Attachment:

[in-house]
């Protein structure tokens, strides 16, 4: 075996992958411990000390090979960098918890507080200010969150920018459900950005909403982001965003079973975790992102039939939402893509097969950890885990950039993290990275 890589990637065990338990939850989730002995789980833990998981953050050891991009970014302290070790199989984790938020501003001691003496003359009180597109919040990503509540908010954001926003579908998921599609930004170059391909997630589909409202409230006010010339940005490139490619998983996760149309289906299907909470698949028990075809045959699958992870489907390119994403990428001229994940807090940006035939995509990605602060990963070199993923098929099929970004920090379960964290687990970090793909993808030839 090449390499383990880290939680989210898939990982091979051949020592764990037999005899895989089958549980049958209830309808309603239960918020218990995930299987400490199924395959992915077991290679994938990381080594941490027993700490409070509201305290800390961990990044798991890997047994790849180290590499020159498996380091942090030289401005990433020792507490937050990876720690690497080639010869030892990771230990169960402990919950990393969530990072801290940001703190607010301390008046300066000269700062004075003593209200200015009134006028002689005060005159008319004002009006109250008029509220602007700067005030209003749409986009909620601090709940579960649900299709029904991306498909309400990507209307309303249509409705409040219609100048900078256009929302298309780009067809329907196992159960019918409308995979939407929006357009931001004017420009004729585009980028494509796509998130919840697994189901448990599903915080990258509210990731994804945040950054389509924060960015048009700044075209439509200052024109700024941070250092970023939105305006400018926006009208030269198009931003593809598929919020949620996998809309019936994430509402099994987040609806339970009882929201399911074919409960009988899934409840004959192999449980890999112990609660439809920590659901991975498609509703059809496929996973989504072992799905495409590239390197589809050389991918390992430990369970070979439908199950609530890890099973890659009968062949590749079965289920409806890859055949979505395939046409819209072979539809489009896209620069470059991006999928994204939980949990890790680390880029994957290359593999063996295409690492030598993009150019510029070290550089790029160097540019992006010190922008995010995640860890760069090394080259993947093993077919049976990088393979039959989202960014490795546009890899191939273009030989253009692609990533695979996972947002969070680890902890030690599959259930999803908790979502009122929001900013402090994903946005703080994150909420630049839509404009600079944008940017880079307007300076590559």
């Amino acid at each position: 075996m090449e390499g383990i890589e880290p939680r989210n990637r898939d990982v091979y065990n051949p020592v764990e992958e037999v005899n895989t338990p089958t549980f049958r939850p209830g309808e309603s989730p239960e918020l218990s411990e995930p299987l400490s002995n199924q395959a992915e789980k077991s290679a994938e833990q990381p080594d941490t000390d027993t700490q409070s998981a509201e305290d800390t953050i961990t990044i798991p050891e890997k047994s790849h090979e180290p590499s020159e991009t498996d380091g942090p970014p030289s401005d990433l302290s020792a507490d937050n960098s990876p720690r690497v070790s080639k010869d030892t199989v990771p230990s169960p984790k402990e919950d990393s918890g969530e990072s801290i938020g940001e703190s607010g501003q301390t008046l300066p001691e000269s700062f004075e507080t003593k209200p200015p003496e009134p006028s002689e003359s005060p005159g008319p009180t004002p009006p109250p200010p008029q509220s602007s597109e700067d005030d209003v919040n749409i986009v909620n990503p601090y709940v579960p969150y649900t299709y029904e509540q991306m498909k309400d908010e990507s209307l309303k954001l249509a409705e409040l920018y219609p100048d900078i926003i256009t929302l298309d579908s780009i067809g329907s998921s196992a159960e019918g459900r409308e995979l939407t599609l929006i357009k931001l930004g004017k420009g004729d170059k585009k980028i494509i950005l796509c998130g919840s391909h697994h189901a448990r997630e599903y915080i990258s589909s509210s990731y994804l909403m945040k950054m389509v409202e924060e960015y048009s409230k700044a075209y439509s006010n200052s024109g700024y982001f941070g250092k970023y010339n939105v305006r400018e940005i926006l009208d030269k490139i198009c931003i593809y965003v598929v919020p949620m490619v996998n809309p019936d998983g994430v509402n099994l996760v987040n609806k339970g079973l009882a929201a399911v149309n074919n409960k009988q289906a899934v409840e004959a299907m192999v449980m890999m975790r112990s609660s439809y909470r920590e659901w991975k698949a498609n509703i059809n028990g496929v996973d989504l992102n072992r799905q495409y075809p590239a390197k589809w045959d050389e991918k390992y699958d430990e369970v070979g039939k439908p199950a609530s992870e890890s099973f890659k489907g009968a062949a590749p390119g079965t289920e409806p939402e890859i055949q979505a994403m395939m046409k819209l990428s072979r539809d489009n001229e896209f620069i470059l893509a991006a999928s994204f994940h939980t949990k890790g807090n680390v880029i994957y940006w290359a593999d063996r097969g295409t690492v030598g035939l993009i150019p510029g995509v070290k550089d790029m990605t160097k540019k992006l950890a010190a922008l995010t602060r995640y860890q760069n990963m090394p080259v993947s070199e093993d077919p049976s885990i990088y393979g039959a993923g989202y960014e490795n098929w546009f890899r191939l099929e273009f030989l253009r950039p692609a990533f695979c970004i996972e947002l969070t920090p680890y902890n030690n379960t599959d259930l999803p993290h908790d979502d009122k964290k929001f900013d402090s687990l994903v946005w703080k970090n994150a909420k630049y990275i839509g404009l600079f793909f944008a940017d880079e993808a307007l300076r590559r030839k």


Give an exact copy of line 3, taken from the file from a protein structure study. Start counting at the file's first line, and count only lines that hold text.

């Amino acid at each position: 075996m090449e390499g383990i890589e880290p939680r989210n990637r898939d990982v091979y065990n051949p020592v764990e992958e037999v005899n895989t338990p089958t549980f049958r939850p209830g309808e309603s989730p239960e918020l218990s411990e995930p299987l400490s002995n199924q395959a992915e789980k077991s290679a994938e833990q990381p080594d941490t000390d027993t700490q409070s998981a509201e305290d800390t953050i961990t990044i798991p050891e890997k047994s790849h090979e180290p590499s020159e991009t498996d380091g942090p970014p030289s401005d990433l302290s020792a507490d937050n960098s990876p720690r690497v070790s080639k010869d030892t199989v990771p230990s169960p984790k402990e919950d990393s918890g969530e990072s801290i938020g940001e703190s607010g501003q301390t008046l300066p001691e000269s700062f004075e507080t003593k209200p200015p003496e009134p006028s002689e003359s005060p005159g008319p009180t004002p009006p109250p200010p008029q509220s602007s597109e700067d005030d209003v919040n749409i986009v909620n990503p601090y709940v579960p969150y649900t299709y029904e509540q991306m498909k309400d908010e990507s209307l309303k954001l249509a409705e409040l920018y219609p100048d900078i926003i256009t929302l298309d579908s780009i067809g329907s998921s196992a159960e019918g459900r409308e995979l939407t599609l929006i357009k931001l930004g004017k420009g004729d170059k585009k980028i494509i950005l796509c998130g919840s391909h697994h189901a448990r997630e599903y915080i990258s589909s509210s990731y994804l909403m945040k950054m389509v409202e924060e960015y048009s409230k700044a075209y439509s006010n200052s024109g700024y982001f941070g250092k970023y010339n939105v305006r400018e940005i926006l009208d030269k490139i198009c931003i593809y965003v598929v919020p949620m490619v996998n809309p019936d998983g994430v509402n099994l996760v987040n609806k339970g079973l009882a929201a399911v149309n074919n409960k009988q289906a899934v409840e004959a299907m192999v449980m890999m975790r112990s609660s439809y909470r920590e659901w991975k698949a498609n509703i059809n028990g496929v996973d989504l992102n072992r799905q495409y075809p590239a390197k589809w045959d050389e991918k390992y699958d430990e369970v070979g039939k439908p199950a609530s992870e890890s099973f890659k489907g009968a062949a590749p390119g079965t289920e409806p939402e890859i055949q979505a994403m395939m046409k819209l990428s072979r539809d489009n001229e896209f620069i470059l893509a991006a999928s994204f994940h939980t949990k890790g807090n680390v880029i994957y940006w290359a593999d063996r097969g295409t690492v030598g035939l993009i150019p510029g995509v070290k550089d790029m990605t160097k540019k992006l950890a010190a922008l995010t602060r995640y860890q760069n990963m090394p080259v993947s070199e093993d077919p049976s885990i990088y393979g039959a993923g989202y960014e490795n098929w546009f890899r191939l099929e273009f030989l253009r950039p692609a990533f695979c970004i996972e947002l969070t920090p680890y902890n030690n379960t599959d259930l999803p993290h908790d979502d009122k964290k929001f900013d402090s687990l994903v946005w703080k970090n994150a909420k630049y990275i839509g404009l600079f793909f944008a940017d880079e993808a307007l300076r590559r030839k």